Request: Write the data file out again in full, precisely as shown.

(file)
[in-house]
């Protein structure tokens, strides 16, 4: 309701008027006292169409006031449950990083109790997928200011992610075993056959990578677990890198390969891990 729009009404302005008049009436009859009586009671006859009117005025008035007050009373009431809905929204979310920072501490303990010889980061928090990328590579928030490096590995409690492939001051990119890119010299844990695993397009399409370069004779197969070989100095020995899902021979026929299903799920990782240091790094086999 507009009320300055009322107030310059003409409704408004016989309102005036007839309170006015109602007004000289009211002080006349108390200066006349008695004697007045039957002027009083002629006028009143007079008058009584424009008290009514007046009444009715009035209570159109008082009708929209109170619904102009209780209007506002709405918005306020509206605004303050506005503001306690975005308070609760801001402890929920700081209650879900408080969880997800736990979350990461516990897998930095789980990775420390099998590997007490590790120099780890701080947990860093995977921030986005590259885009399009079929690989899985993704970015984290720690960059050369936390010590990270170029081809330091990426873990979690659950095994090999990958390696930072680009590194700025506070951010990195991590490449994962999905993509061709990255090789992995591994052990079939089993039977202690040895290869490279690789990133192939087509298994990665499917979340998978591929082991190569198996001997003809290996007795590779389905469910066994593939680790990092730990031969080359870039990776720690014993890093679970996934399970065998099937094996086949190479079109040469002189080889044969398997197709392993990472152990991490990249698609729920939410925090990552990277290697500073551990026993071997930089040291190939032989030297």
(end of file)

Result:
[in-house]
């Protein structure tokens, strides 16, 4: 309701008027006292169409006031449950990083109790997928200011992610075993056959990578677990890198390969891990 729009009404302005008049009436009859009586009671006859009117005025008035007050009373009431809905929204979310920072501490303990010889980061928090990328590579928030490096590995409690492939001051990119890119010299844990695993397009399409370069004779197969070989100095020995899902021979026929299903799920990782240091790094086999 507009009320300055009322107030310059003409409704408004016989309102005036007839309170006015109602007004000289009211002080006349108390200066006349008695004697007045039957002027009083002629006028009143007079008058009584424009008290009514007046009444009715009035209570159109008082009708929209109170619904102009209780209007506002709405918005306020509206605004303050506005503001306690975005308070609760801001402890929920700081209650879900408080969880997800736990979350990461516990897998930095789980990775420390099998590997007490590790120099780890701080947990860093995977921030986005590259885009399009079929690989899985993704970015984290720690960059050369936390010590990270170029081809330091990426873990979690659950095994090999990958390696930072680009590194700025506070951010990195991590490449994962999905993509061709990255090789992995591994052990079939089993039977202690040895290869490279690789990133192939087509298994990665499917979340998978591929082991190569198996001997003809290996007795590779389905469910066994593939680790990092730990031969080359870039990776720690014993890093679970996934399970065998099937094996086949190479079109040469002189080889044969398997197709392993990472152990991490990249698609729920939410925090990552990277290697500073551990026993071997930089040291190939032989030297």